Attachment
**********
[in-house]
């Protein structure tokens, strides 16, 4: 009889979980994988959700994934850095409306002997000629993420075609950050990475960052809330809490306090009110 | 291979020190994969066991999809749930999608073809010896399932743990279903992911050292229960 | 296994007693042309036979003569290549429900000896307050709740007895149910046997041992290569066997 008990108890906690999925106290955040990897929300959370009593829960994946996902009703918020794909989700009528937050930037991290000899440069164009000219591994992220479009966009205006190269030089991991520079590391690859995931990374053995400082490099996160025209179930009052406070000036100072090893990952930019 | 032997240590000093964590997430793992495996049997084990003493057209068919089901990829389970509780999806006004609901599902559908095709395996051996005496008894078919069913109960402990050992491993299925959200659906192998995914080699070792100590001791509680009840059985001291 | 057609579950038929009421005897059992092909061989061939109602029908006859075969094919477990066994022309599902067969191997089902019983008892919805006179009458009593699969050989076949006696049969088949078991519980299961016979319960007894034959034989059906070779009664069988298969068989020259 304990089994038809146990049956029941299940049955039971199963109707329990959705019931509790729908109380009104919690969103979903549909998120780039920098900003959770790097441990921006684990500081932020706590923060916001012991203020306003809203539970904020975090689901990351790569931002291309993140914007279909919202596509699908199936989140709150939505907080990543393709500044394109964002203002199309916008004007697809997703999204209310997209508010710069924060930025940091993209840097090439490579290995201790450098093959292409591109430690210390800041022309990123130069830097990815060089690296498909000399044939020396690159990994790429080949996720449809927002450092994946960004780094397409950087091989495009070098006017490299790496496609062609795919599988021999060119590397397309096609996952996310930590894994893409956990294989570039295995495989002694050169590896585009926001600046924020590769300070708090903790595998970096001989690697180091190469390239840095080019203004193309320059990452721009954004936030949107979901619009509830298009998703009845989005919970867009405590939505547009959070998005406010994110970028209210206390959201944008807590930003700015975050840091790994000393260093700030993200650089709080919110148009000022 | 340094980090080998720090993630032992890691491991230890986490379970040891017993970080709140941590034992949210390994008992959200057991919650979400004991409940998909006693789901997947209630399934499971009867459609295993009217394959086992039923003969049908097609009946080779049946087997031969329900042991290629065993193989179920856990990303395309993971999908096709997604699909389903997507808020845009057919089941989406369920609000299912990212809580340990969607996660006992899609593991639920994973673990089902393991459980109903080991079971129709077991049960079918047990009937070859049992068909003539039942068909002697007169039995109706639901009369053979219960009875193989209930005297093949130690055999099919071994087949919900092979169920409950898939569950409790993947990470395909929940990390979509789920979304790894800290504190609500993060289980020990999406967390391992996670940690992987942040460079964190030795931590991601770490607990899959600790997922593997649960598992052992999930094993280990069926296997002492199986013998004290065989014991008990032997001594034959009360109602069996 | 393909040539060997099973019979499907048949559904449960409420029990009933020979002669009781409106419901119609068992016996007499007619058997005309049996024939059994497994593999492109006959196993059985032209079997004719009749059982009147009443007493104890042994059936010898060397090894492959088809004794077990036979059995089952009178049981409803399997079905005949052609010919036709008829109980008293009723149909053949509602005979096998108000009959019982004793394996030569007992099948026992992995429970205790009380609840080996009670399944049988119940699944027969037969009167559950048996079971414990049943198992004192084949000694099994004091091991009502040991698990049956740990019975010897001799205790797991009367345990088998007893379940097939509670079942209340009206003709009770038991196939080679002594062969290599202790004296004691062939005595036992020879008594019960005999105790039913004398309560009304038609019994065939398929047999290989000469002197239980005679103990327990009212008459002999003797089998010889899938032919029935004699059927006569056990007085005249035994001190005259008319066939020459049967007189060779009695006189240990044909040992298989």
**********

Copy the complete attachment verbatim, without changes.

[in-house]
């Protein structure tokens, strides 16, 4: 009889979980994988959700994934850095409306002997000629993420075609950050990475960052809330809490306090009110 | 291979020190994969066991999809749930999608073809010896399932743990279903992911050292229960 | 296994007693042309036979003569290549429900000896307050709740007895149910046997041992290569066997 008990108890906690999925106290955040990897929300959370009593829960994946996902009703918020794909989700009528937050930037991290000899440069164009000219591994992220479009966009205006190269030089991991520079590391690859995931990374053995400082490099996160025209179930009052406070000036100072090893990952930019 | 032997240590000093964590997430793992495996049997084990003493057209068919089901990829389970509780999806006004609901599902559908095709395996051996005496008894078919069913109960402990050992491993299925959200659906192998995914080699070792100590001791509680009840059985001291 | 057609579950038929009421005897059992092909061989061939109602029908006859075969094919477990066994022309599902067969191997089902019983008892919805006179009458009593699969050989076949006696049969088949078991519980299961016979319960007894034959034989059906070779009664069988298969068989020259 304990089994038809146990049956029941299940049955039971199963109707329990959705019931509790729908109380009104919690969103979903549909998120780039920098900003959770790097441990921006684990500081932020706590923060916001012991203020306003809203539970904020975090689901990351790569931002291309993140914007279909919202596509699908199936989140709150939505907080990543393709500044394109964002203002199309916008004007697809997703999204209310997209508010710069924060930025940091993209840097090439490579290995201790450098093959292409591109430690210390800041022309990123130069830097990815060089690296498909000399044939020396690159990994790429080949996720449809927002450092994946960004780094397409950087091989495009070098006017490299790496496609062609795919599988021999060119590397397309096609996952996310930590894994893409956990294989570039295995495989002694050169590896585009926001600046924020590769300070708090903790595998970096001989690697180091190469390239840095080019203004193309320059990452721009954004936030949107979901619009509830298009998703009845989005919970867009405590939505547009959070998005406010994110970028209210206390959201944008807590930003700015975050840091790994000393260093700030993200650089709080919110148009000022 | 340094980090080998720090993630032992890691491991230890986490379970040891017993970080709140941590034992949210390994008992959200057991919650979400004991409940998909006693789901997947209630399934499971009867459609295993009217394959086992039923003969049908097609009946080779049946087997031969329900042991290629065993193989179920856990990303395309993971999908096709997604699909389903997507808020845009057919089941989406369920609000299912990212809580340990969607996660006992899609593991639920994973673990089902393991459980109903080991079971129709077991049960079918047990009937070859049992068909003539039942068909002697007169039995109706639901009369053979219960009875193989209930005297093949130690055999099919071994087949919900092979169920409950898939569950409790993947990470395909929940990390979509789920979304790894800290504190609500993060289980020990999406967390391992996670940690992987942040460079964190030795931590991601770490607990899959600790997922593997649960598992052992999930094993280990069926296997002492199986013998004290065989014991008990032997001594034959009360109602069996 | 393909040539060997099973019979499907048949559904449960409420029990009933020979002669009781409106419901119609068992016996007499007619058997005309049996024939059994497994593999492109006959196993059985032209079997004719009749059982009147009443007493104890042994059936010898060397090894492959088809004794077990036979059995089952009178049981409803399997079905005949052609010919036709008829109980008293009723149909053949509602005979096998108000009959019982004793394996030569007992099948026992992995429970205790009380609840080996009670399944049988119940699944027969037969009167559950048996079971414990049943198992004192084949000694099994004091091991009502040991698990049956740990019975010897001799205790797991009367345990088998007893379940097939509670079942209340009206003709009770038991196939080679002594062969290599202790004296004691062939005595036992020879008594019960005999105790039913004398309560009304038609019994065939398929047999290989000469002197239980005679103990327990009212008459002999003797089998010889899938032919029935004699059927006569056990007085005249035994001190005259008319066939020459049967007189060779009695006189240990044909040992298989």